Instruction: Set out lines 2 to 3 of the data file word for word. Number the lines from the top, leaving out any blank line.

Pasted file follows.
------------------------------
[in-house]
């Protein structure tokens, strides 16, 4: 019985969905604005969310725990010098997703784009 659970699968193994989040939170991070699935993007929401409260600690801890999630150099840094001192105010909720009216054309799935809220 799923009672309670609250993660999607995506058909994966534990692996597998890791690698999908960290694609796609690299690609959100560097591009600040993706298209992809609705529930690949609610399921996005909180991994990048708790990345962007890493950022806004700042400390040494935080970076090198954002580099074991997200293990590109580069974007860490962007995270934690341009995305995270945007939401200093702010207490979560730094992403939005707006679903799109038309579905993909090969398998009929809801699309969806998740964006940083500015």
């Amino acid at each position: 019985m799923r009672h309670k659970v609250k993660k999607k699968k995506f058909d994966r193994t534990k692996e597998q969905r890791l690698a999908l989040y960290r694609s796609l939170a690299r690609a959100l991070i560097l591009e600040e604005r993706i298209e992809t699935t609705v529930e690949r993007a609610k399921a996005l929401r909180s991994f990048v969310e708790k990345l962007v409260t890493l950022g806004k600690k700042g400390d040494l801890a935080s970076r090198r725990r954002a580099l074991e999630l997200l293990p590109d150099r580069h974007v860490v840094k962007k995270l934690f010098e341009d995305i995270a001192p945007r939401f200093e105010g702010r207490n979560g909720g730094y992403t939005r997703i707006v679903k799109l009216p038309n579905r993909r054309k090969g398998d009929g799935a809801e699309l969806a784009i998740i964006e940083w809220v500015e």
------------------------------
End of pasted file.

């Protein structure tokens, strides 16, 4: 019985969905604005969310725990010098997703784009 659970699968193994989040939170991070699935993007929401409260600690801890999630150099840094001192105010909720009216054309799935809220 799923009672309670609250993660999607995506058909994966534990692996597998890791690698999908960290694609796609690299690609959100560097591009600040993706298209992809609705529930690949609610399921996005909180991994990048708790990345962007890493950022806004700042400390040494935080970076090198954002580099074991997200293990590109580069974007860490962007995270934690341009995305995270945007939401200093702010207490979560730094992403939005707006679903799109038309579905993909090969398998009929809801699309969806998740964006940083500015």
């Amino acid at each position: 019985m799923r009672h309670k659970v609250k993660k999607k699968k995506f058909d994966r193994t534990k692996e597998q969905r890791l690698a999908l989040y960290r694609s796609l939170a690299r690609a959100l991070i560097l591009e600040e604005r993706i298209e992809t699935t609705v529930e690949r993007a609610k399921a996005l929401r909180s991994f990048v969310e708790k990345l962007v409260t890493l950022g806004k600690k700042g400390d040494l801890a935080s970076r090198r725990r954002a580099l074991e999630l997200l293990p590109d150099r580069h974007v860490v840094k962007k995270l934690f010098e341009d995305i995270a001192p945007r939401f200093e105010g702010r207490n979560g909720g730094y992403t939005r997703i707006v679903k799109l009216p038309n579905r993909r054309k090969g398998d009929g799935a809801e699309l969806a784009i998740i964006e940083w809220v500015e």